How to Prevent Blood Clots When Traveling
Over the river and through the woods… it’s that time of year again.
As millions of Americans prepare to travel during the holidays, it’s important to remember that sitting for prolonged periods can cause serious, potentially fatal blood clots.
What are blood clots?
Blood clots, also called deep vein thrombosis (DVT), can form when the flow of the blood in your body is either stopped or slowed to a near-stop. Either these clots can dissolve on their own, or they can turn into something far worse.
If the clots are unable to dissolve on their own, they can make their way to your brain, heart, or lungs, causing severe damage to your organs, or possibly even death. This is called pulmonary embolism, and, according to the CDC, somewhere between 60,000 and 100,000 Americans die of PE every year.
Who is susceptible to blood clots?
Anyone traveling more than four hours, whether by air, car, bus, or train, can be at risk for blood clots. However, most people who develop travel-associated blood clots have one or more other risks for blood clots, such as:
Older age (risk increases after age 40)
Recent surgery or injury
Use of estrogen-containing contraceptives
Pregnancy and the postpartum period
Previous blood clot or a family history of blood clots
Active cancer or recent cancer treatment
How to prevent blood clots while traveling
There are a number of things that can be done to prevent blood clots from forming during long distance travel. Here are a few:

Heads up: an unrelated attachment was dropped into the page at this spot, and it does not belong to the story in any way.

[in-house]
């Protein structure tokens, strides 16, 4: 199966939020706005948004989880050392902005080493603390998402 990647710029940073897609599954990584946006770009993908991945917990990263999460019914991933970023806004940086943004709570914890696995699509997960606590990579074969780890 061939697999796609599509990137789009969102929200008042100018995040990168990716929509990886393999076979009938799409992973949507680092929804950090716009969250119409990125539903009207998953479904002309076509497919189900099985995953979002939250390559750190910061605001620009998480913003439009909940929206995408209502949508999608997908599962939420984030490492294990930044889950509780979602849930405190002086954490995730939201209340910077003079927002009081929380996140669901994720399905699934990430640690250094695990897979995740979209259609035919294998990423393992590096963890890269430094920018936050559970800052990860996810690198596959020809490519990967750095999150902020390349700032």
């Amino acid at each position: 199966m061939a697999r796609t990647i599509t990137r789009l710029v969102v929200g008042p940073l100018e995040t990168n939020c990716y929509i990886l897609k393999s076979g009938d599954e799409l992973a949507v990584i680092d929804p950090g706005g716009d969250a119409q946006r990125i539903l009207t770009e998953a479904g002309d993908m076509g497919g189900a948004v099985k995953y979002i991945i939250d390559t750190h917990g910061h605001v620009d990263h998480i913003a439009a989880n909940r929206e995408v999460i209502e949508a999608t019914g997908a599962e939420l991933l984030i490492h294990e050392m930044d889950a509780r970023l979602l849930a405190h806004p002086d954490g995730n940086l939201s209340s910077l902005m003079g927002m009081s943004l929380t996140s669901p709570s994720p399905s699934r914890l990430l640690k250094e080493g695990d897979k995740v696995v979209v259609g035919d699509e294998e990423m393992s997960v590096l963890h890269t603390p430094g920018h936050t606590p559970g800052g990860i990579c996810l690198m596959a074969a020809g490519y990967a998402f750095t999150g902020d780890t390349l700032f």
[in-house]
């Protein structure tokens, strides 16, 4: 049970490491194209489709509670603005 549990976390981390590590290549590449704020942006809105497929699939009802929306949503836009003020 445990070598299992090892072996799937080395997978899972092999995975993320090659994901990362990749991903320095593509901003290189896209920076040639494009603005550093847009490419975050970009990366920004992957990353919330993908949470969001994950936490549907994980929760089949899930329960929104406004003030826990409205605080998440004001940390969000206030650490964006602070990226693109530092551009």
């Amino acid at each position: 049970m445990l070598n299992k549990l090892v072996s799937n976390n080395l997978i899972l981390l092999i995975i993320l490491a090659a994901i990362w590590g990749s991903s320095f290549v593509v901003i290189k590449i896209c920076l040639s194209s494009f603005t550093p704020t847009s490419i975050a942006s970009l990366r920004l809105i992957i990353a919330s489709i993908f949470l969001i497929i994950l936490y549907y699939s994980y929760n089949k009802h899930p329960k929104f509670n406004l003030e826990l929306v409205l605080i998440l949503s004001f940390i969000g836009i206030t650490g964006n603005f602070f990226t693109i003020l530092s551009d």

Move Every Hour
If you’re on a plane, bus, or train this means getting up and walking around every hour. A quick stroll up and down the aisle is enough to get your blood moving.
If you’re traveling by car, stop every hour so that you can get out, stretch and walk around.
Wear Loose Clothing
The tighter your clothing, the more restricted your blood flow will be. Stick to loose-fitting clothes when traveling.
Do some light stretching
These stretches can be done in your seat if you absolutely can’t get up or stop every hour, and can also be done in between your movement periods.
Pull your knees towards your chest, hugging them in for approximately 15 seconds. Do this up to 10 times.
Slide your feet back and forth on the floor of the plane, bus or car to stretch out your muscles.
Push your heels and toes (alternate) into the ground to flex your calf muscles.
Talk to your doctor
If you are concerned that you are at higher risk for blood clots, talk with your doctor about other preventative measures. Many doctors recommend wearing compression stockings to help keep your circulation going. Your doctor may also prescribe a blood thinner.
Blood clots are highly avoidable and should not interfere with your ability to travel. Following these tips can go a long way to reducing your risk. If you are concerned about the possibility of blood clots or are suffering from vein issues, contact Elmore Medical to discuss your options.
Elmore Medical Vein & Laser Treatment Center is the premier vein specialty medical practice in the Central Valley. Dr. Mario H. Gonzalez and his staff offer years of experience and medical expertise that you won’t find anywhere else. Contact us today to set up a consultation appointment.